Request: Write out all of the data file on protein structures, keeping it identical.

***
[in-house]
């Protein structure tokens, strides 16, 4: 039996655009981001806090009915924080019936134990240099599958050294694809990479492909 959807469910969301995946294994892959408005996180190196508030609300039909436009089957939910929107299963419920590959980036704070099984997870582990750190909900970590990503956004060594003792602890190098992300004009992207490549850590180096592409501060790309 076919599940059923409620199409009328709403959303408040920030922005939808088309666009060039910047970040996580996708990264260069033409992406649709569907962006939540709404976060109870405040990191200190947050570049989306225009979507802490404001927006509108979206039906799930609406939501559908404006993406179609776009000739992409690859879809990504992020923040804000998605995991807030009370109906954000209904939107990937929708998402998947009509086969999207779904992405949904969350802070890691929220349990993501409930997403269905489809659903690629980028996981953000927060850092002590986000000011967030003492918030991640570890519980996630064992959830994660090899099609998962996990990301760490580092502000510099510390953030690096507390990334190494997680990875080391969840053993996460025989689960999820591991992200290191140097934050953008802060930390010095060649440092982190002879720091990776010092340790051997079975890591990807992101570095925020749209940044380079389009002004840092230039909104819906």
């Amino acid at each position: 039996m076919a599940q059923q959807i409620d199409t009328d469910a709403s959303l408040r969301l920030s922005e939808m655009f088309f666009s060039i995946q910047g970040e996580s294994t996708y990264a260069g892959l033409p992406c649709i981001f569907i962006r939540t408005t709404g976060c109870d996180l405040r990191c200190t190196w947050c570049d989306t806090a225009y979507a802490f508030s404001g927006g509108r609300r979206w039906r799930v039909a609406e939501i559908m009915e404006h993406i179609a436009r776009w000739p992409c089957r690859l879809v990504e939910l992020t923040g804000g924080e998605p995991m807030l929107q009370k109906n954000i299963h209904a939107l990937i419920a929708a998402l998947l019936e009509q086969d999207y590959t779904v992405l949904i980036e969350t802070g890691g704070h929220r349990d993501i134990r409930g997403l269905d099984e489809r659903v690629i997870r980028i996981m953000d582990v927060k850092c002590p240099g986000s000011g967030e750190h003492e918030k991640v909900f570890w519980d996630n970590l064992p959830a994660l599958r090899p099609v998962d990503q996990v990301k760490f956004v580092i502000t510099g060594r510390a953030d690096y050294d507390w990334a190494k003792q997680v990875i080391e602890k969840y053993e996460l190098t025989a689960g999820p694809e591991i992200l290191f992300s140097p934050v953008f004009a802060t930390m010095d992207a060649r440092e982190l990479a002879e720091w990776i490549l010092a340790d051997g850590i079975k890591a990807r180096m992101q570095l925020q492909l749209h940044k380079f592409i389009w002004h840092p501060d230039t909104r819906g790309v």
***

[in-house]
């Protein structure tokens, strides 16, 4: 039996655009981001806090009915924080019936134990240099599958050294694809990479492909 959807469910969301995946294994892959408005996180190196508030609300039909436009089957939910929107299963419920590959980036704070099984997870582990750190909900970590990503956004060594003792602890190098992300004009992207490549850590180096592409501060790309 076919599940059923409620199409009328709403959303408040920030922005939808088309666009060039910047970040996580996708990264260069033409992406649709569907962006939540709404976060109870405040990191200190947050570049989306225009979507802490404001927006509108979206039906799930609406939501559908404006993406179609776009000739992409690859879809990504992020923040804000998605995991807030009370109906954000209904939107990937929708998402998947009509086969999207779904992405949904969350802070890691929220349990993501409930997403269905489809659903690629980028996981953000927060850092002590986000000011967030003492918030991640570890519980996630064992959830994660090899099609998962996990990301760490580092502000510099510390953030690096507390990334190494997680990875080391969840053993996460025989689960999820591991992200290191140097934050953008802060930390010095060649440092982190002879720091990776010092340790051997079975890591990807992101570095925020749209940044380079389009002004840092230039909104819906």
């Amino acid at each position: 039996m076919a599940q059923q959807i409620d199409t009328d469910a709403s959303l408040r969301l920030s922005e939808m655009f088309f666009s060039i995946q910047g970040e996580s294994t996708y990264a260069g892959l033409p992406c649709i981001f569907i962006r939540t408005t709404g976060c109870d996180l405040r990191c200190t190196w947050c570049d989306t806090a225009y979507a802490f508030s404001g927006g509108r609300r979206w039906r799930v039909a609406e939501i559908m009915e404006h993406i179609a436009r776009w000739p992409c089957r690859l879809v990504e939910l992020t923040g804000g924080e998605p995991m807030l929107q009370k109906n954000i299963h209904a939107l990937i419920a929708a998402l998947l019936e009509q086969d999207y590959t779904v992405l949904i980036e969350t802070g890691g704070h929220r349990d993501i134990r409930g997403l269905d099984e489809r659903v690629i997870r980028i996981m953000d582990v927060k850092c002590p240099g986000s000011g967030e750190h003492e918030k991640v909900f570890w519980d996630n970590l064992p959830a994660l599958r090899p099609v998962d990503q996990v990301k760490f956004v580092i502000t510099g060594r510390a953030d690096y050294d507390w990334a190494k003792q997680v990875i080391e602890k969840y053993e996460l190098t025989a689960g999820p694809e591991i992200l290191f992300s140097p934050v953008f004009a802060t930390m010095d992207a060649r440092e982190l990479a002879e720091w990776i490549l010092a340790d051997g850590i079975k890591a990807r180096m992101q570095l925020q492909l749209h940044k380079f592409i389009w002004h840092p501060d230039t909104r819906g790309v």